England Officially Recognizes Sharia Rulings

British courts will now enforce rulings from Sharia courts in cases ranging from divorce to domestic violence. The five Sharia courts will now be recognized as binding systems of adjudication.

Sharia courts have been set up in London, Birmingham, Bradford and Manchester with the network’s headquarters in Nuneaton, Warwickshire. Two more courts are being planned for Glasgow and Edinburgh. The recognition of these courts — part of the Muslim Arbitration Tribunal — was accomplished through the use of a clause in the Arbitration Act 1996. They are now recognized as arbitration tribunals.

Jewish Beth Din courts operate under the same provision for many years.

For the full story, click here.

12 thoughts on “England Officially Recognizes Sharia Rulings”

  1. One does not have to know Sharia(sic)Law to be against its’ inclusion into GB’s civil canon. The same is true of the Bet Din, or even the 10 Commandments. Religious law of any form has no place in any serious legal system. First of all because there is no “set” law in any religion and so the rulings always come from the private religious notions of the particular expert or sect. Briefly, Sunni and Shi’a religious law contains varying perspectives. Jewish Hallacha depends on whether you are Orthodox, Conservative, or Reform and within those categories there are differences. The Catholic Legal Canon differs with Protestant Legal Theories and that doesn’t even take into account the various denominations and Mormanism. This doesn’t even take into account Hindu’s, Buddhists, Zoroastrians, etc., who no doubt have varying sects, each with their own set of beliefs.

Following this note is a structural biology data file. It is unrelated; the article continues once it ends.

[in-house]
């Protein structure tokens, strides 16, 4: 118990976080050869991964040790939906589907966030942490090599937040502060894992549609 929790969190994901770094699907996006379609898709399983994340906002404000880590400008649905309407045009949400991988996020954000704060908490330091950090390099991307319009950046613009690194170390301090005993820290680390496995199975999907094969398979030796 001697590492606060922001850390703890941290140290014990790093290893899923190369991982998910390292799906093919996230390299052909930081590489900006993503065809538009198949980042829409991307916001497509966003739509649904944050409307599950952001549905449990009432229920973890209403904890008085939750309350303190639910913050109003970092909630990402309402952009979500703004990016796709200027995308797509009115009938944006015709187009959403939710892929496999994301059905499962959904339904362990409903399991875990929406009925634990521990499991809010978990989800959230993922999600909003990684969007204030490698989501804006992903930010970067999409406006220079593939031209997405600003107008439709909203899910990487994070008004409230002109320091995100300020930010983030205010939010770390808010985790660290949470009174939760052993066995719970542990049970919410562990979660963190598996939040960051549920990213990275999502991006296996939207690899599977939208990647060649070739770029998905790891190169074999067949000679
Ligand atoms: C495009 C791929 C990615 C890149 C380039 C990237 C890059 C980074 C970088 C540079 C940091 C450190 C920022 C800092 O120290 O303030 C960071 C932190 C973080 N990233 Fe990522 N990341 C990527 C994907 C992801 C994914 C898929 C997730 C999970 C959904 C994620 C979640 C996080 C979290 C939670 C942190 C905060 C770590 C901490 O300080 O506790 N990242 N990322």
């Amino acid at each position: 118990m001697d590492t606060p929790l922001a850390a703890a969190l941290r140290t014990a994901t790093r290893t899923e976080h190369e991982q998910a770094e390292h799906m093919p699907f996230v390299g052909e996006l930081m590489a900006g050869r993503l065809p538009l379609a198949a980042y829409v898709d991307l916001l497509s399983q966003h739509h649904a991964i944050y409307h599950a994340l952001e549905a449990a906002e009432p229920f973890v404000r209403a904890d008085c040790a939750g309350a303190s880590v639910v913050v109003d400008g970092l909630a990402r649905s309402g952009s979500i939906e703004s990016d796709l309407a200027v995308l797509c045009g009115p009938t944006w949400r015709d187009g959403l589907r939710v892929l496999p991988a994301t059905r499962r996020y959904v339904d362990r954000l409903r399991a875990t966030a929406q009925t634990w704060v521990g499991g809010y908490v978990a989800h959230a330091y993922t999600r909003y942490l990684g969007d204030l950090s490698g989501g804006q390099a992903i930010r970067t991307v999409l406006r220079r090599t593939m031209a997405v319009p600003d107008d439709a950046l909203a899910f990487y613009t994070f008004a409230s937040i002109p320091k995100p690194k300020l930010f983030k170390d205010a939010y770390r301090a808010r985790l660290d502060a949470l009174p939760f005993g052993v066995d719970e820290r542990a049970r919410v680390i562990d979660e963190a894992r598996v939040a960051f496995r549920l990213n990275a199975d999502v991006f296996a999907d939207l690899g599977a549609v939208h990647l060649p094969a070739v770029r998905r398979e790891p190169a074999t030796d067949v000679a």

While the argument can be made that GB’s (or our) Civil Law is also open to interpretation, that interpretation is controlled by systems that for the most part represent a workable framework for
    uniformity of justice. This is true even though anyone could give many examples of systemic breakdowns. Religious Law does not have these systemic controls and is infused with the passion and zealotry of believers. This seems to me to be a poor way to provide legal protections to society.

  2. If one does not know another well enough, one does not fall in love with each other. So do we really know the Sharia Law that well to warrant us to condemn it without knowing a single hoot of what Sharia Law is all about? Do we know anything at all about the Islamic Holy Book, the Al-Qur’an, from which the Sharia Law is based on? Until I can answer those simple questions, then I dare not say and comment anything that will only smack me back in my own ugly face…

  3. As Melanie Phillips, Spectator’s journalist and blogger, said:

    “there’s nothing new here at all. The rulings of the sharia courts, which have been in existence for years, have always been enforceable under the Arbitration Acts, as is all dispute resolution. They have not suddenly been given the force of law. In that respect, the story seems to be overheated and misleading.”

    But… “The key point is that sharia law is not compatible with English law or the principles of equality and human rights that it embodies.”

    And… “Indeed, if this continues Britain will break up as a unitary state governed by one law for all. Sharia law should be stopped, not condoned or encouraged. No other minority in Britain either wants or is permitted to live under an alternative legal system. This is the way a society fractures — and then goes under.”

  4. MASkeptic,

    PC is an issue; the last thing a politician wants to be labeled as is unfriendly towards religion. So rather than ‘offending millions of constituents of the world’s largest religion’ (sound familiar from political talk shows?) they go out of their way to cater to these special interest groups and, unfortunately, undermine civil rights in the process. I would hate to be a battered woman in a Sharia-governed district.